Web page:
The cause of this condition is unknown but there are associations with Dupuytren’s and a family history of the disease. People who have diabetes, smoke, or drink excessively are also more prone to developing it. People who work with their hands are more likely to develop it as well.

Dupuytren’s is not painful but the stiff fingers can make simple tasks such as picking things up, tying shoe laces, and brushing hair difficult. It can also cause difficulty in working and doing the simplest of tasks.

Dupuytren’s can be diagnosed by a physical examination and medical history. There is no cure for it but medications and surgery are available to help treat it.

The outlook for people with this condition is very good. Most people see improvement within a few months of beginning treatment and it will continue to improve for years after.

Dupuytren’s is a progressive condition, meaning that it will continue to worsen over time if left untreated. Most cases of the disease are mild or moderate and can be treated with medication.

Severe cases may require surgery. This surgery involves cutting the tissue that is pulling the fingers into a bent position and removing the diseased tissue. During this surgery, the doctor can also remove some of the tissue from your palms to prevent the contracture from returning.

Even after surgery, you may have a permanent bend or claw hand. There is a high chance that you will develop the condition in other fingers within five years of the original surgery.

If you have this condition, it’s important to begin treatment as soon as possible.

What is Neurofibromatosis?

Neurofibromatosis (NF) is a disease that affects the peripheral nervous system and causes tumors to grow on nerve tissue. There are several types of NF, each with their own set of symptoms.

All types cause excessive growths of nerve tissue that look like stretch marks on the skin. These marks can be any color and are often itchy or painful. They can also break open and ooze.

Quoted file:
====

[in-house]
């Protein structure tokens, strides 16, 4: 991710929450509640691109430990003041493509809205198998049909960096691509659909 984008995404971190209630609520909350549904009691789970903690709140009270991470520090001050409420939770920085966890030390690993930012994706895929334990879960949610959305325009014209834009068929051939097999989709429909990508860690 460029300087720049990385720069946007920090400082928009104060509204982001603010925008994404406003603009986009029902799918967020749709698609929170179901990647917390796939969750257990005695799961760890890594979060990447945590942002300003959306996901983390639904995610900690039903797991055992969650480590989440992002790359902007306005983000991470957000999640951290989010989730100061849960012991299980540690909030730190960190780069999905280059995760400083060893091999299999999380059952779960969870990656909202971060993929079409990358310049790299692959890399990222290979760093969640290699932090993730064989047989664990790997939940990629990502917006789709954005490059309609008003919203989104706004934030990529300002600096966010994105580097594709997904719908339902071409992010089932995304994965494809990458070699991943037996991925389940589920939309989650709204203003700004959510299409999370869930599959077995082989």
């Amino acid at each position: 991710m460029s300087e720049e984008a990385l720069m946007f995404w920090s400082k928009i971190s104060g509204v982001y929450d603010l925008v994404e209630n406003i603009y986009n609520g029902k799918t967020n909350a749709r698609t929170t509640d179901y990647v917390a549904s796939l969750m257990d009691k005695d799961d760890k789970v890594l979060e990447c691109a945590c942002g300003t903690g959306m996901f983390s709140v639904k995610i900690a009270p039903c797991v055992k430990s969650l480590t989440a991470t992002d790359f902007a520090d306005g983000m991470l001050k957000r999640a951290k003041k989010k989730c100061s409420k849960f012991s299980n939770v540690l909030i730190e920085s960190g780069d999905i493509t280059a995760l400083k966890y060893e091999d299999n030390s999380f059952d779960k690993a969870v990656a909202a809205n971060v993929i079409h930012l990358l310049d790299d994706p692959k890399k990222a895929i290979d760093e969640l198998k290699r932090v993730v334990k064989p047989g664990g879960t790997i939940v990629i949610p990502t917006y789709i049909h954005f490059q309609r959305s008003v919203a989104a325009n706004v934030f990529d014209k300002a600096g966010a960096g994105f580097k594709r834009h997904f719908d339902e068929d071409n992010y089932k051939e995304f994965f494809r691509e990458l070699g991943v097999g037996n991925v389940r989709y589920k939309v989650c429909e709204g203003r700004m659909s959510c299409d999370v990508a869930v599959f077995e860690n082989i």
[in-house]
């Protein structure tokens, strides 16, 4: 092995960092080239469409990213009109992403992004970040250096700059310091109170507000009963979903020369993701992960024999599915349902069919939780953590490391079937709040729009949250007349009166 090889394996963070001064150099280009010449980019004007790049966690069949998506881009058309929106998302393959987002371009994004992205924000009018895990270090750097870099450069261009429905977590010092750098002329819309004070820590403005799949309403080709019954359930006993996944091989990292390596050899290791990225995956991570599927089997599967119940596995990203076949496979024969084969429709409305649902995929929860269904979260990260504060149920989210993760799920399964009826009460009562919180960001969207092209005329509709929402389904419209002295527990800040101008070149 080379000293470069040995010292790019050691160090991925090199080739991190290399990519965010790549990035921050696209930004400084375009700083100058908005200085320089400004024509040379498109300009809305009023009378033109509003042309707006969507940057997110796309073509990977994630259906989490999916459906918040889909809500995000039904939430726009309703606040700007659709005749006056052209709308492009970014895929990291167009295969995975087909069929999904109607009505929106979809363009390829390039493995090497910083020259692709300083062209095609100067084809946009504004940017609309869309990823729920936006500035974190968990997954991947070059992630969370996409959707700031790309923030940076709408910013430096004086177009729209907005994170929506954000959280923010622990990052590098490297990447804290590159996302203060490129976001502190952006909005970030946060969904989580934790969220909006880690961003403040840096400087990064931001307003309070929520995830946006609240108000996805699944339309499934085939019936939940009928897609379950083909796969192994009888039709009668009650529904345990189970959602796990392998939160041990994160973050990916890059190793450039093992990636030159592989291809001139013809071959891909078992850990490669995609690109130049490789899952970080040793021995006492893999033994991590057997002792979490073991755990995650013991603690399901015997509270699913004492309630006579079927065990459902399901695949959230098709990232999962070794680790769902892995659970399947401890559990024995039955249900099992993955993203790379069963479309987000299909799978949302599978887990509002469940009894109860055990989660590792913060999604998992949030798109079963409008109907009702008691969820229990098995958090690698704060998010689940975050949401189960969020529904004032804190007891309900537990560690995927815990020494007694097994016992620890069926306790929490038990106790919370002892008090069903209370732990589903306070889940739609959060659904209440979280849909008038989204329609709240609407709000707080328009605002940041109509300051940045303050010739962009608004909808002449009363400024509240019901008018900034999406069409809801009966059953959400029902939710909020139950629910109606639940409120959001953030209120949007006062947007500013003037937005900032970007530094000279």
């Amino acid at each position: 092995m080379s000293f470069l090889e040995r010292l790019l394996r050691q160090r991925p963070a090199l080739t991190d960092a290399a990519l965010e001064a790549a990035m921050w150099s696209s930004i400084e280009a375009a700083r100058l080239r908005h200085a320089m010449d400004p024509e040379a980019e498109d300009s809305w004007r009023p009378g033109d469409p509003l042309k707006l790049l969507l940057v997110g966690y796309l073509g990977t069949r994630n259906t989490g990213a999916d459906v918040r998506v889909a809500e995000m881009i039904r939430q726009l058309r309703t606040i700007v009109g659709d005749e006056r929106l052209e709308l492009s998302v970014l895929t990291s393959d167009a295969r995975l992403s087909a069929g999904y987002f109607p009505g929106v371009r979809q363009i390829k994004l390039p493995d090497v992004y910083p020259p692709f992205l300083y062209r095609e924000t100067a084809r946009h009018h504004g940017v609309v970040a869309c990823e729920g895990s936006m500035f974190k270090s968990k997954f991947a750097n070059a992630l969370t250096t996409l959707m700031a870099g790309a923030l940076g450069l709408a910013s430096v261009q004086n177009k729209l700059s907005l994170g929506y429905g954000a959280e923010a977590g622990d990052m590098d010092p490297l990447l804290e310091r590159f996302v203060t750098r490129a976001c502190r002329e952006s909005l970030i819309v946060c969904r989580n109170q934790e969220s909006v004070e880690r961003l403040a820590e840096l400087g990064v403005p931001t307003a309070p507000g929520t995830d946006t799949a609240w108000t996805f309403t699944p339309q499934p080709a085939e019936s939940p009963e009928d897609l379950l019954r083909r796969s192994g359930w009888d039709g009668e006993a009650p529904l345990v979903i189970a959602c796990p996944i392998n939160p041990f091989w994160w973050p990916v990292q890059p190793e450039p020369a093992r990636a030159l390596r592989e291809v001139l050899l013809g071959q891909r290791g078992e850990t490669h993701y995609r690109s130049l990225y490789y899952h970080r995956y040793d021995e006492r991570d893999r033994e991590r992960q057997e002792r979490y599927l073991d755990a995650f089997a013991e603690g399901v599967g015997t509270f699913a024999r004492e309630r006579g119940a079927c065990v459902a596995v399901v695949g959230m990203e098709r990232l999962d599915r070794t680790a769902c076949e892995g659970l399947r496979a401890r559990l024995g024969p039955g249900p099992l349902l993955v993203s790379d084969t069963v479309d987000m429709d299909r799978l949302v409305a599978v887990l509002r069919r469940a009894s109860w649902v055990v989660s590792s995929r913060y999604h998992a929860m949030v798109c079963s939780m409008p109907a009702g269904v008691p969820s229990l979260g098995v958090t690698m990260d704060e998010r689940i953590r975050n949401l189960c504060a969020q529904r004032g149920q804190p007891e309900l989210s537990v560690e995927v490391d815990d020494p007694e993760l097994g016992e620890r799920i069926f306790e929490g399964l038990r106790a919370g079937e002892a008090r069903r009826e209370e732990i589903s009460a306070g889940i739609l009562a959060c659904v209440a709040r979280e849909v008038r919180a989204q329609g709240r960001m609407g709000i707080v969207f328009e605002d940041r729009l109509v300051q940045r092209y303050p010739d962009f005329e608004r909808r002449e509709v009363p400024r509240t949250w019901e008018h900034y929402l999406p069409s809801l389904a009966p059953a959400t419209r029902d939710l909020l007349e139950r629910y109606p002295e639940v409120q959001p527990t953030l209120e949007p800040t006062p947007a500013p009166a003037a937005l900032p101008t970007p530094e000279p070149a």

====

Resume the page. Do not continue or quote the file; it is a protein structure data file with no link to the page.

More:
Some types of NF also cause problems with other parts of the body such as excessive growth on bones, skin discoloration, blindness, baldness, and hearing loss.

The most common type of NF is called Neurofibromatosis Type 1 (NF1). This type affects about one in 3,000 people and is inherited from your parents. If one of your parents has it, you have a 50% chance of getting it too. NF1 causes the growths to develop all over the body and can cause other problems such as learning disabilities, bone deformities, and weakness in muscles.

The second most common type is called Neurofibromatosis Type 2 (NF2). This type affects about one in 25,000 people and causes tumors to grow on the nerve connecting the inner ear and the brain. NF2 can cause deafness, ringing in the ears, dizziness, and balance problems.

There are two other types of NF: Schwannomatosis and Congenital Neurofibromatosis. Schwannomatosis is a rare type that only affects children and causes benign tumors to grow on nerves throughout the body. Congenital Neurofibromatosis is also rare and causes tumors to grow around the time of birth.

The symptoms of all types of NF can be treated or controlled but cannot be cured.

What are the symptoms of Neurofibromatosis?

Not everyone with Neurofibromatosis will have all of the symptoms and some people may only have a few. The age that the symptoms begin and how fast they progress vary from person to person.

The most common symptom of all types of NF is the growths called neurofibromas. These may look like small bumps, warts, or even ropey threads under your skin. They usually start around your age of puberty and can grow very quickly in just a few weeks. They can also shrink or disappear completely for short periods of time.

Other symptoms to look for are bumps under the skin anywhere on your body, unusually long or thick hairs, reddish or brown patchy spots on the skin, and little lumps under the skin called lipomas.